It could have been tough to be an incumbent running for reelection to Congress in 2004. Military struggles in Iraq were constantly in the news, fears of another terrorist attack on U.S. soil persisted, the budget deficit had reached an all-time high, unemployment was at its highest level in years, and employee wages were stagnant. Opinion surveys consistently revealed that fewer than 40 percent of Americans approved of either party's job performance in Congress and majorities expressed the views that the economy and the nation as a whole were on the “wrong track.” Yet against this backdrop, more than 98 percent of House members seeking reelection were successful and, of the seven defeated House incumbents, three lost to other incumbents after redistricting in Texas forced them to square off against each other. In the Senate, of the 26 incumbents seeking reelection, only Minority Leader Tom Daschle (D-South Dakota) was unsuccessful. As this chapter demonstrates, high incumbent reelection rates are not new, but changes in redistricting and campaign finance laws have made it increasingly difficult for challengers to unseat congressional incumbents, even when large segments of the population are unhappy with the performance of Congress.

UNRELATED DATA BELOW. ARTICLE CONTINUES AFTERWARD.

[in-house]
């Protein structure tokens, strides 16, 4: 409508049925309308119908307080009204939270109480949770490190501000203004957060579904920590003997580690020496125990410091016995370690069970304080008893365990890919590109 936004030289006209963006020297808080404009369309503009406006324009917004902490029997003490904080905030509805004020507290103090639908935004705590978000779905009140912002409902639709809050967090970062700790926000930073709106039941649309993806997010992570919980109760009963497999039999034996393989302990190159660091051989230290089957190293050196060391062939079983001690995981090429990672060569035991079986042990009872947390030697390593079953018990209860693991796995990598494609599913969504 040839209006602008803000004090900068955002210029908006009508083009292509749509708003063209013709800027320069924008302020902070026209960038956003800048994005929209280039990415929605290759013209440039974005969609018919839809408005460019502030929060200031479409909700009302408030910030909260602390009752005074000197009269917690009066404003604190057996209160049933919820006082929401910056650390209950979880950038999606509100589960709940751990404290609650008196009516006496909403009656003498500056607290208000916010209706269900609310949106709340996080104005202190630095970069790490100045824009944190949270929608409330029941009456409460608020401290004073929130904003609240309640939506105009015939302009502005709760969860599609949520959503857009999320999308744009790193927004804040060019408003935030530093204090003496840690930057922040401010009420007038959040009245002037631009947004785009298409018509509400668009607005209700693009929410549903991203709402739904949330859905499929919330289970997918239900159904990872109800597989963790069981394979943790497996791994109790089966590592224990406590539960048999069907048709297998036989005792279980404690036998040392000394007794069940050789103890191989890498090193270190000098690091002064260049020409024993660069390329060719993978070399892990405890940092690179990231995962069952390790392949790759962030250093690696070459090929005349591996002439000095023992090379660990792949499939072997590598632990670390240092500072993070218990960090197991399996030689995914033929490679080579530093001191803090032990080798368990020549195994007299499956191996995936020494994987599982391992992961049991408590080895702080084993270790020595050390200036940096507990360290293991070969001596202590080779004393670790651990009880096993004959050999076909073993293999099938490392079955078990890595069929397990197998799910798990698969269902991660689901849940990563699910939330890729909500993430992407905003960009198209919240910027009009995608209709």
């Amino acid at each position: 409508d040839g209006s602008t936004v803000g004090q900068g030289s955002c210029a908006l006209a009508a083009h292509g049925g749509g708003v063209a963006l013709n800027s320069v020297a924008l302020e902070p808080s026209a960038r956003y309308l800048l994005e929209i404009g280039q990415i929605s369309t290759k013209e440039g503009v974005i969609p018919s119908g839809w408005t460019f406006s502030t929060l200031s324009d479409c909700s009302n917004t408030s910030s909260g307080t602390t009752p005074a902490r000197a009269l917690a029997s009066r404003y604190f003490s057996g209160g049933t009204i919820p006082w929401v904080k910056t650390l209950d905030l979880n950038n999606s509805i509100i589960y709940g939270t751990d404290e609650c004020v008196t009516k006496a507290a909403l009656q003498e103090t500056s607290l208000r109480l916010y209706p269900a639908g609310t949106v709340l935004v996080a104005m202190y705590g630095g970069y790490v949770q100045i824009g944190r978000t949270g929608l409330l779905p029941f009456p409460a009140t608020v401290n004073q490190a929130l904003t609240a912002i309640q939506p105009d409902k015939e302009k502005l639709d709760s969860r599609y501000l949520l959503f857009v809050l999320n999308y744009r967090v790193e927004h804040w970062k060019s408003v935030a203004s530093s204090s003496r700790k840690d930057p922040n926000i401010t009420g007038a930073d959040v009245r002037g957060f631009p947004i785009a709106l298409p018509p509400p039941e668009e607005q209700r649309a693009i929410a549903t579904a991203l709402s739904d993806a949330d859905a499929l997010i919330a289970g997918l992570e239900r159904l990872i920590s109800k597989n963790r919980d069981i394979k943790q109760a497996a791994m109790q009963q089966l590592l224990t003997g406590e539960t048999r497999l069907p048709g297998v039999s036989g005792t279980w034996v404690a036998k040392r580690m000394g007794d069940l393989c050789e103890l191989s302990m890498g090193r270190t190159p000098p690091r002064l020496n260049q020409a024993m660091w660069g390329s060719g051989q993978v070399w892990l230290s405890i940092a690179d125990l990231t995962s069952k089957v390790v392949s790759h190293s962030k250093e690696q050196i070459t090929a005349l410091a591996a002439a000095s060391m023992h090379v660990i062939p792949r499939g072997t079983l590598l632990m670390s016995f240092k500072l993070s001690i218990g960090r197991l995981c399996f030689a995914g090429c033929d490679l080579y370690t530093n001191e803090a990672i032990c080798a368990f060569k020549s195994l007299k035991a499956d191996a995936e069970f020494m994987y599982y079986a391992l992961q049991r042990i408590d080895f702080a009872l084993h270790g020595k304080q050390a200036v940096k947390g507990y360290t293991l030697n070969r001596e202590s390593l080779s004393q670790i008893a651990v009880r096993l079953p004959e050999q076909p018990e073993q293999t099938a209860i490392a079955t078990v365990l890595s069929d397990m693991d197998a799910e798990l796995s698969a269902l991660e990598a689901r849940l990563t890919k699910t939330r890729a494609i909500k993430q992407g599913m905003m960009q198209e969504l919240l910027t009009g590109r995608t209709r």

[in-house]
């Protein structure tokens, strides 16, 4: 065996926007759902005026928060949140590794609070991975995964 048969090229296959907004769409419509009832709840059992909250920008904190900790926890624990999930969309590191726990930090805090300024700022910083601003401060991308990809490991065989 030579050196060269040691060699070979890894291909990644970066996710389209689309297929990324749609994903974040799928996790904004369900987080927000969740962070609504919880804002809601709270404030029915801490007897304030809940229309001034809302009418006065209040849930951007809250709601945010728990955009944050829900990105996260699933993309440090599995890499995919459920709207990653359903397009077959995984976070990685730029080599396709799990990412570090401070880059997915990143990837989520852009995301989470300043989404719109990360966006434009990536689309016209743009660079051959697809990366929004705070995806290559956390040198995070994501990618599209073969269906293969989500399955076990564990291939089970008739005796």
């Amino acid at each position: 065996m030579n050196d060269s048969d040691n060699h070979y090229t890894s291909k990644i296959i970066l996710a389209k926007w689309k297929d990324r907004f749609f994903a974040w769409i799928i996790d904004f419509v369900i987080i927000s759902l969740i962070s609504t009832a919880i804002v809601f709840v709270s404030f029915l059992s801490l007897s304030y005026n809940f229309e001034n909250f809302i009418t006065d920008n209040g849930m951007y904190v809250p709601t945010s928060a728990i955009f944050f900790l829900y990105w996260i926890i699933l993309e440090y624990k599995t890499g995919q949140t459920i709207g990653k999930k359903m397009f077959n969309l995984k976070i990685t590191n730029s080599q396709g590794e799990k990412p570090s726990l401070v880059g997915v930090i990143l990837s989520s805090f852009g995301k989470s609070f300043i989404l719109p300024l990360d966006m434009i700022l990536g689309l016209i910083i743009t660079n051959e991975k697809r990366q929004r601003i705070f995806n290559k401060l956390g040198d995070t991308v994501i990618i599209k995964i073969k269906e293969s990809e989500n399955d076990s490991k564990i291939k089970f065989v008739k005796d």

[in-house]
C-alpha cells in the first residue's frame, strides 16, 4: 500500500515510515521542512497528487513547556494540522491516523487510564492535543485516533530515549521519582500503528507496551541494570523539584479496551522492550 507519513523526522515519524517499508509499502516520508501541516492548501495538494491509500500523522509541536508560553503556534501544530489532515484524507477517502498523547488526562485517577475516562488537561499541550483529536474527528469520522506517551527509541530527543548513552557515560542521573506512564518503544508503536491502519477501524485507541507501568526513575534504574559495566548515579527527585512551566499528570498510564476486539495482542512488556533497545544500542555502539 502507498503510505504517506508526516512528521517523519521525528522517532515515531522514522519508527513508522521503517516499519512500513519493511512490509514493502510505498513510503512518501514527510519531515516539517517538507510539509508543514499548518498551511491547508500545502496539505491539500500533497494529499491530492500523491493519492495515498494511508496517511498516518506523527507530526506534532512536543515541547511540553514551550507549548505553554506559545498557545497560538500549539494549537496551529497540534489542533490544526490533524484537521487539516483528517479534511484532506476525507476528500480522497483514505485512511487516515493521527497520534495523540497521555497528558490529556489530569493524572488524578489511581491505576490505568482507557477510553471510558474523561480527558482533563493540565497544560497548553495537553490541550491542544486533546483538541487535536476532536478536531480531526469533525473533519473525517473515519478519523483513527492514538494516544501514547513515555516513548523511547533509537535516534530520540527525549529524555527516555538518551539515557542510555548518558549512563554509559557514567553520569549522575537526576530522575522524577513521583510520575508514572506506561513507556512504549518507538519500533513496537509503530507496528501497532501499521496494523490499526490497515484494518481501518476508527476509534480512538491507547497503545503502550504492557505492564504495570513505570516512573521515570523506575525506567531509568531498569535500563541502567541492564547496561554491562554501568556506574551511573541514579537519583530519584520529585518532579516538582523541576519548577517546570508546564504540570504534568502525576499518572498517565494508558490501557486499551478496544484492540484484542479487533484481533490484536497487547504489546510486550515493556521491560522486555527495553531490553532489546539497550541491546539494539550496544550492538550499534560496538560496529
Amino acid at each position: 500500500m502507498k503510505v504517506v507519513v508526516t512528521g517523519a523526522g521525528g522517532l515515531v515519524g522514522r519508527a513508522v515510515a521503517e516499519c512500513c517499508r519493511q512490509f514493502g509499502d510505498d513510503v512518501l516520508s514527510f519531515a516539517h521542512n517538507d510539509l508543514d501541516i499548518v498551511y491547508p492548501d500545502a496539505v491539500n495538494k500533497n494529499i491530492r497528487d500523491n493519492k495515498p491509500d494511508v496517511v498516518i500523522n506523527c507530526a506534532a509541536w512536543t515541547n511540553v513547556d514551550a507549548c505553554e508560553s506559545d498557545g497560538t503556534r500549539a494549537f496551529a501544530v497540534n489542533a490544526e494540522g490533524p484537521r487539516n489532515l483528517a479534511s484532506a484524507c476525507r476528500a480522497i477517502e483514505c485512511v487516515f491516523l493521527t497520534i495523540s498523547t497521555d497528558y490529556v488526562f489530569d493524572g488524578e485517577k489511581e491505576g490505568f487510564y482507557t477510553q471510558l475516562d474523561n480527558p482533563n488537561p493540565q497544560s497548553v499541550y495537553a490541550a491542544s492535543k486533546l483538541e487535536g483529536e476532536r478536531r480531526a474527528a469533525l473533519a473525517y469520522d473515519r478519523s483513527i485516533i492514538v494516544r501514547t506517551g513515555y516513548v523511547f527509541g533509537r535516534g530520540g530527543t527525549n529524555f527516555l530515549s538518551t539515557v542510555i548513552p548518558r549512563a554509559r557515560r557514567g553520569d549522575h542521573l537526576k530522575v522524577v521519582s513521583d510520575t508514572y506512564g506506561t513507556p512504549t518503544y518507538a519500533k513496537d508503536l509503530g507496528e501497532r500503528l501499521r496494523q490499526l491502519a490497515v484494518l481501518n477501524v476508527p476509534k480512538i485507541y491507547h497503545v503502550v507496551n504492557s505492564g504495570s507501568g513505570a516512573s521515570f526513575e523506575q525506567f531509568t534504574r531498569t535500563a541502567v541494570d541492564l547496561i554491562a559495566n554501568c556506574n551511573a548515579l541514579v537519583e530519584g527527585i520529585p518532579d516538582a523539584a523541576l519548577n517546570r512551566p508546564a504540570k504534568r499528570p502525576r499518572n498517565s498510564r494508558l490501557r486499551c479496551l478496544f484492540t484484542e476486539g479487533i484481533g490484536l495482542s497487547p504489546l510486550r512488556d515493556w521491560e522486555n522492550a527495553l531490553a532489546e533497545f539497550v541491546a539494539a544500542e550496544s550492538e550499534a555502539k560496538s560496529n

The general policy preferences of the three major institutional players – the House, the Senate, and the president – are a product of elections. Elections are selection devices. They are intended to be competitive processes in which some candidates win and others lose.